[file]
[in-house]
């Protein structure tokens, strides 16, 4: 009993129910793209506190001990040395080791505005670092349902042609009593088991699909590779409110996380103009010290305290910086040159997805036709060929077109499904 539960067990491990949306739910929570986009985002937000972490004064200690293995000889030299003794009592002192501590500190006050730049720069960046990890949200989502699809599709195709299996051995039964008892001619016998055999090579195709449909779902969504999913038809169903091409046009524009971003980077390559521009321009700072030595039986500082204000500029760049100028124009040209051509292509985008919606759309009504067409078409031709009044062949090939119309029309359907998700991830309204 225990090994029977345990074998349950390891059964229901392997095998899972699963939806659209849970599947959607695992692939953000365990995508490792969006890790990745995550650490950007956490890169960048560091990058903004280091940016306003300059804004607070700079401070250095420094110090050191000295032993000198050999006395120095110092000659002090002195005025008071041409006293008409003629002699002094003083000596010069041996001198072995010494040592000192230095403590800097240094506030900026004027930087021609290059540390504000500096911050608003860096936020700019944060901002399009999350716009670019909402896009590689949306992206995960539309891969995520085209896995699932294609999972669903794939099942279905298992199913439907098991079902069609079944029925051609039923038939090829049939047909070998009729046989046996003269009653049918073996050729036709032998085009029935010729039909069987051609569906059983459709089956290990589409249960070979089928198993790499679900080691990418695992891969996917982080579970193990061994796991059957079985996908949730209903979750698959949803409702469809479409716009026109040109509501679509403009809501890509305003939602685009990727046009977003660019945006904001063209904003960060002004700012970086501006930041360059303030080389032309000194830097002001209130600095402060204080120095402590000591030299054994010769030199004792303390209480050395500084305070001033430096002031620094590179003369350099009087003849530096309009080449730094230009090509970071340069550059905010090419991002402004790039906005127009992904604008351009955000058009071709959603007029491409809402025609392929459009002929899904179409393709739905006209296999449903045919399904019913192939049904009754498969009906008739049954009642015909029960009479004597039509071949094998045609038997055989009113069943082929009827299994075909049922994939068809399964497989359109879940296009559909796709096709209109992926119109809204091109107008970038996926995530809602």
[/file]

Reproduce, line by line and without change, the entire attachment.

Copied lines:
[in-house]
């Protein structure tokens, strides 16, 4: 009993129910793209506190001990040395080791505005670092349902042609009593088991699909590779409110996380103009010290305290910086040159997805036709060929077109499904 539960067990491990949306739910929570986009985002937000972490004064200690293995000889030299003794009592002192501590500190006050730049720069960046990890949200989502699809599709195709299996051995039964008892001619016998055999090579195709449909779902969504999913038809169903091409046009524009971003980077390559521009321009700072030595039986500082204000500029760049100028124009040209051509292509985008919606759309009504067409078409031709009044062949090939119309029309359907998700991830309204 225990090994029977345990074998349950390891059964229901392997095998899972699963939806659209849970599947959607695992692939953000365990995508490792969006890790990745995550650490950007956490890169960048560091990058903004280091940016306003300059804004607070700079401070250095420094110090050191000295032993000198050999006395120095110092000659002090002195005025008071041409006293008409003629002699002094003083000596010069041996001198072995010494040592000192230095403590800097240094506030900026004027930087021609290059540390504000500096911050608003860096936020700019944060901002399009999350716009670019909402896009590689949306992206995960539309891969995520085209896995699932294609999972669903794939099942279905298992199913439907098991079902069609079944029925051609039923038939090829049939047909070998009729046989046996003269009653049918073996050729036709032998085009029935010729039909069987051609569906059983459709089956290990589409249960070979089928198993790499679900080691990418695992891969996917982080579970193990061994796991059957079985996908949730209903979750698959949803409702469809479409716009026109040109509501679509403009809501890509305003939602685009990727046009977003660019945006904001063209904003960060002004700012970086501006930041360059303030080389032309000194830097002001209130600095402060204080120095402590000591030299054994010769030199004792303390209480050395500084305070001033430096002031620094590179003369350099009087003849530096309009080449730094230009090509970071340069550059905010090419991002402004790039906005127009992904604008351009955000058009071709959603007029491409809402025609392929459009002929899904179409393709739905006209296999449903045919399904019913192939049904009754498969009906008739049954009642015909029960009479004597039509071949094998045609038997055989009113069943082929009827299994075909049922994939068809399964497989359109879940296009559909796709096709209109992926119109809204091109107008970038996926995530809602």